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camp chef 24-inch gas smoke vault NG conversion

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    camp chef 24-inch gas smoke vault NG conversion


    Based on a good review on this site, and the assertion that the propane burner as it is delivered can be converted to natural gas, I bought and did the conversion using the instructions on the Camp Chef site. It did not work out well. After drilling out the orifice to the specified number drill, I found the flame way too lean - it was windy sounding and tended to blow out. Attempts to move the venturi air shutter to decrease air flow was stymied by the shutter being pinned in place for propane. A bit of Dremel surgery was required to release the air shutter so i could close it. Even closed all the way, the flame is noisy at high, but no longer blows out, It admittedly is quieter than it was. Customer support, although answering promptly and trying to be helpful has never answered a key question - what larger size number drill can i use to open up the orifice by a few thousandths more to better balance gas and air. OW, it's a nice smoker. The design of the burner allows replacement should the burner burn out (I tossed my Masterbuilt smoker because replacement of the burner meant replacing the entire bottom half of the smoker, at a cost nearly as high as i paid for the smoker new). The water tray is very generously sized, the smoke-wood tray is very heavy gauge. and there is a removable bottom tray to catch grease. Overall, I like the Smoke Vault, but it would be nice if the tech guys at Camp Chef had actually tested their conversion.
    Last edited by btberlin; May 14, 2021, 03:00 PM.

    #2
    Sounds like too much hassle.
    I would rather be a happy griller.

    Comment


      #3
      I did this on a Jenn-Air some years ago. The attached pic is part of an Excel sheet I found which describes various orifice sizes needed to achieve a BTU rating. The top row is NG line pressure. I highlighted the sizes I used for the 3 burners on my grill (main, rear (rotisserie) and side burner). If you need more BTUs, the table continues. Sorry for the eye chart, PM me your email and I'll fwd the spreadsheet to you. I couldn't see how to attach it here.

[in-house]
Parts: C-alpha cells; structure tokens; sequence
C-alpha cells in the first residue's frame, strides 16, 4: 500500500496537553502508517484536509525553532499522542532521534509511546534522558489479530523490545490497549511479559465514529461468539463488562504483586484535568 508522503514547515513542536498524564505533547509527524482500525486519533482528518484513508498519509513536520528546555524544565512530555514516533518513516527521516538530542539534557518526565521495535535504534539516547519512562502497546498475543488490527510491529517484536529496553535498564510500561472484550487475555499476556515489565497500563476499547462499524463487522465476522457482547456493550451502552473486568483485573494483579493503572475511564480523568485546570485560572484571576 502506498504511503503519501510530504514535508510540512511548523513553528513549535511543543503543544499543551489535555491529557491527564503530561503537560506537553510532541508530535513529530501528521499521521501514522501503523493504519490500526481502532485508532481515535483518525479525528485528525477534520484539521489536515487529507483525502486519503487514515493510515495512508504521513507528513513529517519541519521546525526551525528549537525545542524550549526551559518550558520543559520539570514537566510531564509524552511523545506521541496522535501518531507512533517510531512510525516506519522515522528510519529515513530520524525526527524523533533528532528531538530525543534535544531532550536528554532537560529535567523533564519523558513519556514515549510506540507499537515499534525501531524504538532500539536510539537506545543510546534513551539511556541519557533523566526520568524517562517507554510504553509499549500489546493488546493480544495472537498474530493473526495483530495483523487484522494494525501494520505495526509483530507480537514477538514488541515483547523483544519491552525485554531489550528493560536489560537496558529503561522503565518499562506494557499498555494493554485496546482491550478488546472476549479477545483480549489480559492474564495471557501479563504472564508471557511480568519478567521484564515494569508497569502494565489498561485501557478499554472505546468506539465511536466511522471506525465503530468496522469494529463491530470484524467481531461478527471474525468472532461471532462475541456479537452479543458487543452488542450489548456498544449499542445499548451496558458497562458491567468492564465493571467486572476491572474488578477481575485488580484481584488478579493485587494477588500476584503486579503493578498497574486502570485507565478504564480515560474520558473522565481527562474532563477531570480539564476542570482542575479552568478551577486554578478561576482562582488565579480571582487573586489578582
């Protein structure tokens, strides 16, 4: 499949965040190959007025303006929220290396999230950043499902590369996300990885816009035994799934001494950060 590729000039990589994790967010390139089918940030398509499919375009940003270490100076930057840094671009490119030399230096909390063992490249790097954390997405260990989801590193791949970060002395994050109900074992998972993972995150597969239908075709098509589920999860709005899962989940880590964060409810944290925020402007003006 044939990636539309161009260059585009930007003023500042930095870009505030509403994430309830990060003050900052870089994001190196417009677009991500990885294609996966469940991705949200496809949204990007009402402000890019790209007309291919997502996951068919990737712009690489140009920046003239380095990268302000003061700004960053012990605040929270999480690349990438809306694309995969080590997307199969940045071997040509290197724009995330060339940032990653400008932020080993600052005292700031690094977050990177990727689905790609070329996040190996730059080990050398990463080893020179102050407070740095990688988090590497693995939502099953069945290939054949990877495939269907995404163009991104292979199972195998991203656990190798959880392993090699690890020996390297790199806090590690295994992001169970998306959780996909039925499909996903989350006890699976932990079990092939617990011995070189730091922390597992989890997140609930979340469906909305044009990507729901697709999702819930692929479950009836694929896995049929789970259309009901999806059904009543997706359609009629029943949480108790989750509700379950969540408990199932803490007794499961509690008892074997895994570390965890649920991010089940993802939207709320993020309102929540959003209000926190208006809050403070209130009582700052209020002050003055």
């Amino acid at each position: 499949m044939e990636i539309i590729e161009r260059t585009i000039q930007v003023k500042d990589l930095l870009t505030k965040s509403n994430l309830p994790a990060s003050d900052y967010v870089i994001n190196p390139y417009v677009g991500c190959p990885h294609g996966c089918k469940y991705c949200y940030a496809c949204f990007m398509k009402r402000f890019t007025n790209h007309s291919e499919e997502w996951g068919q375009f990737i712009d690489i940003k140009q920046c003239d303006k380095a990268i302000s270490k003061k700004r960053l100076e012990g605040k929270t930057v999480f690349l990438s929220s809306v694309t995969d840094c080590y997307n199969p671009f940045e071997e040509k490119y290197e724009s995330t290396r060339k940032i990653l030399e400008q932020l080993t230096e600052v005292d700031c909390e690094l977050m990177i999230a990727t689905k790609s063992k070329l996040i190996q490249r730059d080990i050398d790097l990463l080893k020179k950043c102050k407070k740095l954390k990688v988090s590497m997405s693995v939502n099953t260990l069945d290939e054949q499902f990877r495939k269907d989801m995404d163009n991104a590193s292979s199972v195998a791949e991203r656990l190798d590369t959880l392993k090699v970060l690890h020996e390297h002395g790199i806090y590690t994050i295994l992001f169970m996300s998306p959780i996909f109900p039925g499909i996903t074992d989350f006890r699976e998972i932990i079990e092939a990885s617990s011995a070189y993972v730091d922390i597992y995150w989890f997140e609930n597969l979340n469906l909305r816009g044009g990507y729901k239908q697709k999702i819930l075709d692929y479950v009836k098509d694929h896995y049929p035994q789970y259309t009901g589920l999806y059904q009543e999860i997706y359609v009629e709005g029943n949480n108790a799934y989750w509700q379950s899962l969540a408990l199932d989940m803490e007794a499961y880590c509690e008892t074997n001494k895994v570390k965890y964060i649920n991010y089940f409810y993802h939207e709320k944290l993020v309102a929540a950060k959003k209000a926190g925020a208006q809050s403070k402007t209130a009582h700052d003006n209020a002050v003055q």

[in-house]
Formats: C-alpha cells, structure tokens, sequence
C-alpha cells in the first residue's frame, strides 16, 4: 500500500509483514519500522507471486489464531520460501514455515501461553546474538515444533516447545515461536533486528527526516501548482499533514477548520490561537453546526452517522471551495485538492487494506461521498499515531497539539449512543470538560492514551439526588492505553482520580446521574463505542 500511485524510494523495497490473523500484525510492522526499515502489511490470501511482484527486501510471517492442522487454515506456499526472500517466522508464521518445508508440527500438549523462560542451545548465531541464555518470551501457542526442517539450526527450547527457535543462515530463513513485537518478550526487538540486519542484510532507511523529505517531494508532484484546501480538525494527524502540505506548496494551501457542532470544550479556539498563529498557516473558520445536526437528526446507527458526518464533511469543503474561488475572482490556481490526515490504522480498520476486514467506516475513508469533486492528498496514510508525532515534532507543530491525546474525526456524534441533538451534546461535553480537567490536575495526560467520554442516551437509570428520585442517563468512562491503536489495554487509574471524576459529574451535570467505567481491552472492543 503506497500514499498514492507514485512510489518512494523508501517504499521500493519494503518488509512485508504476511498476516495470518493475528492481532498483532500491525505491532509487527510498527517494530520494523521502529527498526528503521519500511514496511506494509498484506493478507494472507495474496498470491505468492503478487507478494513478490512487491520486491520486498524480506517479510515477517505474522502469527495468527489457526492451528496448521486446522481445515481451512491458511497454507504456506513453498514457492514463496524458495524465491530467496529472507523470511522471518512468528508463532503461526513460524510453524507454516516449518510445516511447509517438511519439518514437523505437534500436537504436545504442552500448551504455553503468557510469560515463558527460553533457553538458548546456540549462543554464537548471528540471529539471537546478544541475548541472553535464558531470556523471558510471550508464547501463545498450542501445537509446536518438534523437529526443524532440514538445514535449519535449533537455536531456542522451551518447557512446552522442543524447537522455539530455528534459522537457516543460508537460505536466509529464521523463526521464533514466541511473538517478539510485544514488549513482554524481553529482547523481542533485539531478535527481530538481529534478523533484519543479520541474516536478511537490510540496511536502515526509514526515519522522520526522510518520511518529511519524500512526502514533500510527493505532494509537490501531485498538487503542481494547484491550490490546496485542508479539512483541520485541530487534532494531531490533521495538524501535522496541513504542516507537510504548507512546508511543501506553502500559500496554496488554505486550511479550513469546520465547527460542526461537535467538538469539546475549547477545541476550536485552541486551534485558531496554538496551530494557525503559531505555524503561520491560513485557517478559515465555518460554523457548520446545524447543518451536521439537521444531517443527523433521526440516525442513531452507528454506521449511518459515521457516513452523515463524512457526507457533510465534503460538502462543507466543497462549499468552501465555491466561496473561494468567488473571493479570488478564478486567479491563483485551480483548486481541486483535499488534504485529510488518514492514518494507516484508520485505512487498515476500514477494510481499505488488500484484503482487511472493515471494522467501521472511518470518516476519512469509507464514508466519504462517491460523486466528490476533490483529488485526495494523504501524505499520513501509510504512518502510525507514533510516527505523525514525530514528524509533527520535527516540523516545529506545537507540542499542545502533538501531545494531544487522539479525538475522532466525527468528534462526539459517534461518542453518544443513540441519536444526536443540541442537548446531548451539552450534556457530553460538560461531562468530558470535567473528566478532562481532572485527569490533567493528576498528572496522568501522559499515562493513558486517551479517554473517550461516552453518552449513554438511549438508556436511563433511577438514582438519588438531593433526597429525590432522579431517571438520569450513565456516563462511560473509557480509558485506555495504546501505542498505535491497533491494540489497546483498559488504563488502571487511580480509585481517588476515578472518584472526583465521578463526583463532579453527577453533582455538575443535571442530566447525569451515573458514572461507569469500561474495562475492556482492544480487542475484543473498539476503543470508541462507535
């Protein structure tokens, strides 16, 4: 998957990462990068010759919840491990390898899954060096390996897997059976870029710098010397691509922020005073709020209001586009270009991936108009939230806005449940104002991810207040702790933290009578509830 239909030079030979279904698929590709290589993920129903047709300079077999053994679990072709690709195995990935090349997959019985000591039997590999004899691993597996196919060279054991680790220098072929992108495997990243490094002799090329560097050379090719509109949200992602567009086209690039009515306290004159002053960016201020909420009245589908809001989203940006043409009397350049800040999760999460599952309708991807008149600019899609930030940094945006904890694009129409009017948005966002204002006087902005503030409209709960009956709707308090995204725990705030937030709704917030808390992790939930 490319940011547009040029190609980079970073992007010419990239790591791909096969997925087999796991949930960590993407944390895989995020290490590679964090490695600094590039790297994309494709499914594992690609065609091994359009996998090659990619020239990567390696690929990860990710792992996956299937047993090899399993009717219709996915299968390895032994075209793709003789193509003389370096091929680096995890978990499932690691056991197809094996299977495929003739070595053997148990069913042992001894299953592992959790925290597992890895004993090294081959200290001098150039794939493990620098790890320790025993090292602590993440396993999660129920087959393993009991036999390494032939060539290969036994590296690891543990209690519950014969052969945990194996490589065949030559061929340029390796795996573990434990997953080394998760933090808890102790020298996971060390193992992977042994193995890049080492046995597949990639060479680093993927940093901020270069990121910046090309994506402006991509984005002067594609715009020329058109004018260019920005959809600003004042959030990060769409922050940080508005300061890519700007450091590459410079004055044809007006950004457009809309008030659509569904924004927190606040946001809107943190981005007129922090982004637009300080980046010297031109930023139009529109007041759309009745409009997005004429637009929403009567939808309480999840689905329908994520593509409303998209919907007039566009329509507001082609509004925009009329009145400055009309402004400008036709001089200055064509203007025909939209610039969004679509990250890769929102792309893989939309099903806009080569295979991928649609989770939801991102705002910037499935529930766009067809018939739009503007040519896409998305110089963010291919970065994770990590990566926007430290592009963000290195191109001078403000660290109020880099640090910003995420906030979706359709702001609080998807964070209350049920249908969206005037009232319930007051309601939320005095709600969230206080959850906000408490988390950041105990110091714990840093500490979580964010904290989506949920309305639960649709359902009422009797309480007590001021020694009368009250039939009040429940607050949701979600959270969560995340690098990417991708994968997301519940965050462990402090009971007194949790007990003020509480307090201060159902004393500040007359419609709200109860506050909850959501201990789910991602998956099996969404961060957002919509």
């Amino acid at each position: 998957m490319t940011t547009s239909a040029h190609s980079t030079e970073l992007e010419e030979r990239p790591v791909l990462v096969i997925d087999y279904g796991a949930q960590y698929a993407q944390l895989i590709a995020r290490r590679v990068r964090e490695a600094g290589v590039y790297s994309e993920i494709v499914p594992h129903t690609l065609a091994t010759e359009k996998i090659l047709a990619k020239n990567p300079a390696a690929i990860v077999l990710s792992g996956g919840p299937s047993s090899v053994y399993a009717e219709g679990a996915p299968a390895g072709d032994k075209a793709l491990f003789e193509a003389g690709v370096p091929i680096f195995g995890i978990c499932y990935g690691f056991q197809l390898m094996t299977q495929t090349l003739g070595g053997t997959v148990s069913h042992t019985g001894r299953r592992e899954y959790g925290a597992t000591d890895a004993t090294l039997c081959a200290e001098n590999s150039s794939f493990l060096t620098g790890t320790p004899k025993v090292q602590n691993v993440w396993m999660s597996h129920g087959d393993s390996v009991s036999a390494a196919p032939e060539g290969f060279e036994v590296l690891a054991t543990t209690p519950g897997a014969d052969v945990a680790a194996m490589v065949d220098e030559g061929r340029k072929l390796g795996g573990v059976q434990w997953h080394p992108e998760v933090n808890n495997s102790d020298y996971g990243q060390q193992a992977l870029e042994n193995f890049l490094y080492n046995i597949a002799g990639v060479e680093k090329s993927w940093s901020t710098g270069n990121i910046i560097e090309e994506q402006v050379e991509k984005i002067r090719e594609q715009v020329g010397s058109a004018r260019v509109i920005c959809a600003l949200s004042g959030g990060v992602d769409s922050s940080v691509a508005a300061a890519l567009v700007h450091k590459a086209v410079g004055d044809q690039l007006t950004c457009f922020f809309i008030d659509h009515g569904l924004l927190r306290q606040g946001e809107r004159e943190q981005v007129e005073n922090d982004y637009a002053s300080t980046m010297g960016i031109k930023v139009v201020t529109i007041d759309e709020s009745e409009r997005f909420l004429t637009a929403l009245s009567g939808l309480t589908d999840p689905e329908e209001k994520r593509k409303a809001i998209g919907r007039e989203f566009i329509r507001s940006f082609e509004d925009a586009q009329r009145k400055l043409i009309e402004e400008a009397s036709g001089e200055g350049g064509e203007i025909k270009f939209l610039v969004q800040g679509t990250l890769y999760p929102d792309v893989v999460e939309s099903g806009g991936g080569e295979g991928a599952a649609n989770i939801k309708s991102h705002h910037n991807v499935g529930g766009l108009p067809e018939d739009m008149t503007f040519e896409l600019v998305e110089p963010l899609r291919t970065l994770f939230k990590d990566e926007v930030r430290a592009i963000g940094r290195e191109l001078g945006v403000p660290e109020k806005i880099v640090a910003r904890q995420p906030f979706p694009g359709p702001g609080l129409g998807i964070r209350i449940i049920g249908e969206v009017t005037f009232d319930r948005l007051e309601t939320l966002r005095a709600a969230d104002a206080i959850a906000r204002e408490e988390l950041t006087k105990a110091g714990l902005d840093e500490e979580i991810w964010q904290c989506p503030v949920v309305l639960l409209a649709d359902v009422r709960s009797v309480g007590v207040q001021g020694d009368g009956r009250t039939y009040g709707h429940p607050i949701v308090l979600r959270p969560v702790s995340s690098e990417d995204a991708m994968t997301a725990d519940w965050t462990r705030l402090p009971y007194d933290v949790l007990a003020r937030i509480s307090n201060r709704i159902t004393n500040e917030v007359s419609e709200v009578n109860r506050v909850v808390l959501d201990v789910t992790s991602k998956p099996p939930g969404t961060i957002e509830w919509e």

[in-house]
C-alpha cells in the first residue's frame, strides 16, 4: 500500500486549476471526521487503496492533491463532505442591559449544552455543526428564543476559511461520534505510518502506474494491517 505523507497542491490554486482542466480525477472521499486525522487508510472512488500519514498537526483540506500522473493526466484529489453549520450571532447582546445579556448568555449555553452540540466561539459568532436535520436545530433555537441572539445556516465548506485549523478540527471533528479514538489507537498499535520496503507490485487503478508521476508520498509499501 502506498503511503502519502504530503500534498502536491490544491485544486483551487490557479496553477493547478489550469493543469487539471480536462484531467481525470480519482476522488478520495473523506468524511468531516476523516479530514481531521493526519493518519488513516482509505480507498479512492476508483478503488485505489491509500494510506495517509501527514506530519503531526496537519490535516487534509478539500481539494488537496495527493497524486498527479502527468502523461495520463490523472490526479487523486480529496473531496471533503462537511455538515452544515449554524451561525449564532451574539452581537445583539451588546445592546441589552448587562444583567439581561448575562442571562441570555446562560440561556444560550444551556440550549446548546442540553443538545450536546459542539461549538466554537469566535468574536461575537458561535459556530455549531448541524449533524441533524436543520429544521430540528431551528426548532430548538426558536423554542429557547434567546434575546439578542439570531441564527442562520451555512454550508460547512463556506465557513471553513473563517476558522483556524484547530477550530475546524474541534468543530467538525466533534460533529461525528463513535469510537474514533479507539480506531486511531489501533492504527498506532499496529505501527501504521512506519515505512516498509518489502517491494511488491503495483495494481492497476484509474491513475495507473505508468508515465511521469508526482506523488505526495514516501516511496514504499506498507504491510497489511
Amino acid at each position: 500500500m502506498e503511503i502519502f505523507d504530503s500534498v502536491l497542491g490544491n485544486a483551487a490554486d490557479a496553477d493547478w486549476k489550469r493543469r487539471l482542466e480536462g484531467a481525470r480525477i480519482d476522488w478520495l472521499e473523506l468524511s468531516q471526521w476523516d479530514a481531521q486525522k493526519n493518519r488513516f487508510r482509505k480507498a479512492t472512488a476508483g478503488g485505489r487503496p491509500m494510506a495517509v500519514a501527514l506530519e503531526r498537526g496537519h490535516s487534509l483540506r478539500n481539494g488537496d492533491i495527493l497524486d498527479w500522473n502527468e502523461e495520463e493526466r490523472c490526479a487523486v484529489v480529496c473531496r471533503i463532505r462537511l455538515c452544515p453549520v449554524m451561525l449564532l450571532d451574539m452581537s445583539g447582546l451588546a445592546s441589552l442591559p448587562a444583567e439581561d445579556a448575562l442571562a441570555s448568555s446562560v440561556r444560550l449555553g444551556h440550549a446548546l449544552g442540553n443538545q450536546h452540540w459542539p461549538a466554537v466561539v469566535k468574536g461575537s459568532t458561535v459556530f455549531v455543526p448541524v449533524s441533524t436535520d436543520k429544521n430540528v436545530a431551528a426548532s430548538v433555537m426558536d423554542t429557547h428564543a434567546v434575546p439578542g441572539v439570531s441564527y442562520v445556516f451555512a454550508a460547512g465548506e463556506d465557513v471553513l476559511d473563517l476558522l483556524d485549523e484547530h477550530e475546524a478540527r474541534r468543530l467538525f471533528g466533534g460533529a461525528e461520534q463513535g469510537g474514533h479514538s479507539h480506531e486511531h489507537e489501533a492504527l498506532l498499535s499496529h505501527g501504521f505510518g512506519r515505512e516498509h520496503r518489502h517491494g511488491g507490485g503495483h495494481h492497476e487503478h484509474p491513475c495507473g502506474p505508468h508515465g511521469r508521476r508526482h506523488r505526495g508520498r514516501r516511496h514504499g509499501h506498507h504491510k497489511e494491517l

Before you re-drill anything, consider that you may need to add a regulator to the NG line before the grill. I ran it at 7psi.

      Those are some tiny drill bits needed. I got mine from drill bit city and was glad I ordered two sets, because I broke one bit.

      Attached Files

      Comment


        #4
        If the orifice is made from brass you could drill it out to larger size and if that did not work you could solder it up and re-drill again?

        Comment


          #5
          Wow...what a PITA, sorry you are going through this.

          Comment


            #6
            Originally posted by btberlin View Post
            Based on a good review on this site, and the assertion that the propane burner as it is delivered can be converted to natural gas, I bought and did the conversion using the instructions on the Camp Chef site. It did not work out well. After drilling out the orifice to the specified number drill, I found the flame way too lean - it was windy sounding and tended to blow out. Attempts to move the venturi air shutter to decrease air flow was stymied by the shutter being pinned in place for propane. A bit of Dremel surgery was required to release the air shutter so i could close it. Even closed all the way, the flame is noisy at high, but no longer blows out, It admittedly is quieter than it was. Customer support, although answering promptly and trying to be helpful has never answered a key question - what larger size number drill can i use to open up the orifice by a few thousandths more to better balance gas and air. OW, it's a nice smoker. The design of the burner allows replacement should the burner burn out (I tossed my Masterbuilt smoker because replacement of the burner meant replacing the entire bottom half of the smoker, at a cost nearly as high as i paid for the smoker new). The water tray is very generously sized, the smoke-wood tray is very heavy gauge. and there is a removable bottom tray to catch grease. Overall, I like the Smoke Vault, but it would be nice if the tech guys at Camp Chef had actually tested their conversion.